Just about every part of the world has its specialty birds, those species for which conventional birding wisdom suggests you have to go to a specific place to find. And for each of those locations, there’s a birder that calls that place home and considers those much desired species to be passé, nothing more than another part of the local avifauna. Feeder birds or worse. I suspect that was the general reasoning behind Corey, Mike and Charlie’s decision to invite birders from all parts of the globe to write on this platform, because the other side of the coin is that everyone’s specialty birds are something fabulously interesting to just about every other birder on the planet. The grass is always greener, I guess. Such it is in North Carolina, though everything I write here applies to the greater Southeast as well, because we have a specific ecosystem that is unique to this part of the country, and with it comes a fun suite of birds.
It’s a forest, but one driven by fire such that the undergrowth is an open blanket of pine needles and a spiky gray-green Wiregrass. The predominant trees are pines, of Longleaf, Slash, Loblolly and Virginia varieties depending on the exact characteristics of the soil, but Scrub and Turkey Oak spring up in areas where there was less fire. Historically it stretched, unbroken, along the coastal plain from Virginia all the way to East Texas, but when Scottish settlers arrived in the mid 1700s, they found the 120 foot tall, ruler straight pines made for perfect ship masts so they cut them down and rendered the pitch to turpentine. For a period North Carolina, in particular, supplied nearly the entire British Royal Navy with ship masts made from our Longleaf Pines, but even after the British went home the exploitation of the trees for naval stores continued.
Between the overharvest and decades of fire suppression which favored the oaks, these pine forests largely disappeared such that they now consist of scarcely 1% of their historic range. That’s tragic enough, but many of the species that are obligates for this type of pine savannah habitat are federally endangered as well. The most famous of which is probably the Red-cockaded Woodpecker, but it’s not for nothing that the southeast region of the US Fish & Wildlife Service deals with the highest number of federally endangered species in the country (including an incredible diversity of freshwater fishes).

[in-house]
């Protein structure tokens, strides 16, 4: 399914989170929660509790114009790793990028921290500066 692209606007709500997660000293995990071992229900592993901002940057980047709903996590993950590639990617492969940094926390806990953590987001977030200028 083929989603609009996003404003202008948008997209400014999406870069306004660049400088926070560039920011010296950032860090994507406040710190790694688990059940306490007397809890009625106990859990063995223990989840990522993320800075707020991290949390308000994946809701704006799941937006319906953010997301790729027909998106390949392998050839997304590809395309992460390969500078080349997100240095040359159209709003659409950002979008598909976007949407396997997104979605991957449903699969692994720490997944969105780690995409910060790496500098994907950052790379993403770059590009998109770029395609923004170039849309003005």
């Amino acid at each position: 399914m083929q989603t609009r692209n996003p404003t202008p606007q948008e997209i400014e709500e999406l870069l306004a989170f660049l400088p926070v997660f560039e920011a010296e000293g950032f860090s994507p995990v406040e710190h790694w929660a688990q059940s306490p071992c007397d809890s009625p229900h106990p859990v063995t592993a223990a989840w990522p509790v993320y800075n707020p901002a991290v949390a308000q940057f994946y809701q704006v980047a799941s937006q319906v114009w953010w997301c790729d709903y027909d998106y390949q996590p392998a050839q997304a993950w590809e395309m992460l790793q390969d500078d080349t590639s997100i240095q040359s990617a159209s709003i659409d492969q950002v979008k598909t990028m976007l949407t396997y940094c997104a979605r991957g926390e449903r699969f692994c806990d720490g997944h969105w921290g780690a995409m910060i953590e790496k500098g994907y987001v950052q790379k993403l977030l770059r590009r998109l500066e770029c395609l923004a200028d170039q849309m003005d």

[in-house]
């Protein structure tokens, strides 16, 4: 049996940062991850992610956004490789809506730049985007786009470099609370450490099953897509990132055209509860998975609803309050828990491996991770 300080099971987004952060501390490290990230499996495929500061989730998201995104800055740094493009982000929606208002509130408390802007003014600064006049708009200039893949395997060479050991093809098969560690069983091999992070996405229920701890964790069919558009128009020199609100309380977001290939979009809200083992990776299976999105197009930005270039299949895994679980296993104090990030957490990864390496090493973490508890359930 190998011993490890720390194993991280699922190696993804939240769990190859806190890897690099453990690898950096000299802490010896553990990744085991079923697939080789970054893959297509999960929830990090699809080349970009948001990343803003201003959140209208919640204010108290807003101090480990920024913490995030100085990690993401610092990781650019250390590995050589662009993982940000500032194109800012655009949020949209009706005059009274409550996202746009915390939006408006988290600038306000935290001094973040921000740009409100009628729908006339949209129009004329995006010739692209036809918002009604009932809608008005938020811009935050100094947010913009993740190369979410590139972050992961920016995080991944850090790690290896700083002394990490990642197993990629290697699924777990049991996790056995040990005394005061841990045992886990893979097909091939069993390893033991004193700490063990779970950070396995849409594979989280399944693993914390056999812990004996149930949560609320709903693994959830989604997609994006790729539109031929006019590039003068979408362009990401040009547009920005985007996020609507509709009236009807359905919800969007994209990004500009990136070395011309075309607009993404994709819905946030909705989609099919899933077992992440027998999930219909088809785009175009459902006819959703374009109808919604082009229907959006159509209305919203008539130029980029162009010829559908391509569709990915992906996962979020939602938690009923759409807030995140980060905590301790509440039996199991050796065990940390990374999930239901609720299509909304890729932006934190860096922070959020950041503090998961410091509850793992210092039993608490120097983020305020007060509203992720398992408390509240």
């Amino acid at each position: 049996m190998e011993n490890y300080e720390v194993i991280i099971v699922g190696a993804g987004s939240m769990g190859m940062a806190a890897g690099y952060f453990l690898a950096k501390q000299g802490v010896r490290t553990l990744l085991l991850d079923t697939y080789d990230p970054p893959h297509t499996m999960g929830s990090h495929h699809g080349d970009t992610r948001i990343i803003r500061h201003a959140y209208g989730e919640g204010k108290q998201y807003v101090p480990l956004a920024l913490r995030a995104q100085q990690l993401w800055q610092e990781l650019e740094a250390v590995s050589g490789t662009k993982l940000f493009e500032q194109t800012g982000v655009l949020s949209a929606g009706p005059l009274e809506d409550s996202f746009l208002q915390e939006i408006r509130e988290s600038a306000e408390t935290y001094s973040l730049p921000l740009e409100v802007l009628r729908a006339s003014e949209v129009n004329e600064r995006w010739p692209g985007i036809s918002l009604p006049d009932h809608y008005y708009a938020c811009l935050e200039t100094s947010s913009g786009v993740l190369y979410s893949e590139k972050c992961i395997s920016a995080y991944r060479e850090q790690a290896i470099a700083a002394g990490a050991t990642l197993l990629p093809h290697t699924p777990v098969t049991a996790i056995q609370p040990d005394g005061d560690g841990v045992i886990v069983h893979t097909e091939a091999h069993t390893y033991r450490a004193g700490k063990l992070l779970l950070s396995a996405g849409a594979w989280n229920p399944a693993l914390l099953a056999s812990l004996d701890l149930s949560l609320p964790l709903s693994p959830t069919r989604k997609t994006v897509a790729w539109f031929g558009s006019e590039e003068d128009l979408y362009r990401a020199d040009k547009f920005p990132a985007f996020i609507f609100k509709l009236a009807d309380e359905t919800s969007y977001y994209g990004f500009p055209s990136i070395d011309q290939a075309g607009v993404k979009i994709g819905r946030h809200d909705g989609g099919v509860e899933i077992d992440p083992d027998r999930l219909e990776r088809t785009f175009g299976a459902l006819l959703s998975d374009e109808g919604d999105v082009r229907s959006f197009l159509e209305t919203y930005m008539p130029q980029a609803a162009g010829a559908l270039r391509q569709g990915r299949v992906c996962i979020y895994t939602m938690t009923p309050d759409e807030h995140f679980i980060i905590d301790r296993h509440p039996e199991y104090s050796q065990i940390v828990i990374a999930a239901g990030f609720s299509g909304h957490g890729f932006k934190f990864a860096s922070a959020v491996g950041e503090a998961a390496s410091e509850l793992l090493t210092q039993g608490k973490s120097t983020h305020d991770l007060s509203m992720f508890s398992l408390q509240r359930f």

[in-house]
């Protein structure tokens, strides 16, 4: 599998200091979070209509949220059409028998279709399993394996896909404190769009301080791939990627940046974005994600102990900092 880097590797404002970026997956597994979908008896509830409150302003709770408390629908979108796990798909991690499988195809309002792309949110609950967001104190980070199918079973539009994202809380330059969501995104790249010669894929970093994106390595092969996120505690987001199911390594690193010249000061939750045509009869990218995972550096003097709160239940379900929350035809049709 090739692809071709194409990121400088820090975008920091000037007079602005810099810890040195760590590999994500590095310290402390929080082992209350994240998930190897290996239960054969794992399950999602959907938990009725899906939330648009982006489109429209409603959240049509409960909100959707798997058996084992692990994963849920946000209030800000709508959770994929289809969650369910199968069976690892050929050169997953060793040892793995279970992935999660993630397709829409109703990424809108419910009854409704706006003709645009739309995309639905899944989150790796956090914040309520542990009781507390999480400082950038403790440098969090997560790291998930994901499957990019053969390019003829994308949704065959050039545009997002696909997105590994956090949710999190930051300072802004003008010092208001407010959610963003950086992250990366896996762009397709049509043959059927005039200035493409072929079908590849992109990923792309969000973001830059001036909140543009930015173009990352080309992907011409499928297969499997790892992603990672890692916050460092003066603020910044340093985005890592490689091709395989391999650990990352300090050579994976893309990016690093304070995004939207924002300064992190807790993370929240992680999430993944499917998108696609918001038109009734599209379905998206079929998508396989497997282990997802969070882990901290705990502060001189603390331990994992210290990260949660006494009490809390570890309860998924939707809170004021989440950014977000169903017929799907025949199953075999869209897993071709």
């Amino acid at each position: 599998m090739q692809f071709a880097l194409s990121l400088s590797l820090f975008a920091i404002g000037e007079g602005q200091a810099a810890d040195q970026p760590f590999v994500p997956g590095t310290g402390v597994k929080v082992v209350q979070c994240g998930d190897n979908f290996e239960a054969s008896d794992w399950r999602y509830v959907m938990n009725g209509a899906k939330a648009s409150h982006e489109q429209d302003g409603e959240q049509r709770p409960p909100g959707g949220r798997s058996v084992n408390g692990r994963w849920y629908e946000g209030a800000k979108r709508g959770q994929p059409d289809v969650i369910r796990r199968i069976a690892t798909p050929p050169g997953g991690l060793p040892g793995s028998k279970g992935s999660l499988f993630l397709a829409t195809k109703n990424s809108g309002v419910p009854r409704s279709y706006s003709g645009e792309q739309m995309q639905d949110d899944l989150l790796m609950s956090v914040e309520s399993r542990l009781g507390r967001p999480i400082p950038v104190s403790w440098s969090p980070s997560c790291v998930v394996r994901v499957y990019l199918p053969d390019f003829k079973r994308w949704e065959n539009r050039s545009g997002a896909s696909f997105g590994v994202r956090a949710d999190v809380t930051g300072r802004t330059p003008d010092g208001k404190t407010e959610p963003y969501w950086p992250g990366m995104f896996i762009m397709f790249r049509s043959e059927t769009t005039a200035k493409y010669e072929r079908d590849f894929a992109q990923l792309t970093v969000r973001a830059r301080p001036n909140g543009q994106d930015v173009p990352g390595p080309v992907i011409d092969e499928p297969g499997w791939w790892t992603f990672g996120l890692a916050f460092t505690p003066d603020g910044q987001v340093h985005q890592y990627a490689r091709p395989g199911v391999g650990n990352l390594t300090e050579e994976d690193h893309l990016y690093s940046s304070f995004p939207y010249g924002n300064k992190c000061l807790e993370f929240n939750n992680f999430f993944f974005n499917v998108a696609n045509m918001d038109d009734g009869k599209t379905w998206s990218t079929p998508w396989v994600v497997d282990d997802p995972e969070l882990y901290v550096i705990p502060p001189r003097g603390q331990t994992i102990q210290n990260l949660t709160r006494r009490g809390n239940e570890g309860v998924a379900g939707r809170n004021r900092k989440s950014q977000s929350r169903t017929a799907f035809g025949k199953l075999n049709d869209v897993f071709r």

But this isn’t a post about Red-cockaded Woodpeckers. or at least not directly. They live too far away from my home, and can be frustratingly difficult to track down besides. This is about a species that has the same affiliation with mature pine stands, but is generally more tolerant of disturbance, which is a pretty useful adaptation for any species in the sprawling south-land. As such, they come to my bird feeders where I can enjoy them at my leisure. The bird I want to talk a bit about is the Brown-headed Nuthatch.
It’s white-breasted cousin may carry the name Sitta carolinensis, due to the spot where it was first collected, but the real Carolina Nuthatch would have to be the diminutive Sitta pusilla, with its smart brown cap and squeaky duck voice. The Brown-headed Nuthatch is the quintessential southeastern songbird. Bold, pugnacious,and found everywhere you can locate a stand of mature pine trees, which in the south, means pretty much everywhere.
There are few places in North Carolina I can go without hearing the yapping of a family of these guys. From the conventional piney woods to a well-maintained neighborhood to my own backyard, where I get to watch small family groups of them arrive at the feeder en masse, and patiently wait their turn on a tree trunk while each takes their time picking out just the perfect sunflower seed before disappearing into my woodlot, out of sight, but never out of hearing. I think their nearness makes them special above all. If a visitor from some other part of the country comes to North Carolina wanting life birds, I generally can offer three to entice them (assuming we’re not taking a pelagic, which is a topic for another post); Red-cockaded Woodpeckers, Bachman’s Sparrows, and these Nuthatches. The Woodpecker and the Sparrow require a drive to the Sandhills, tied as they are to the savannas and found practically nowhere else, with populations dropping because of it.
But the Nuthatch is in my backyard, which allows for a certain amount of southern hospitality. Welcome friend! Here’s a beer, your life bird is just around the back. This may well be something birders from all over the world can share with various and sundry species, but this one is mine. And that’s why I like them.
Feel free to drop by for a beer and a lifer anytime.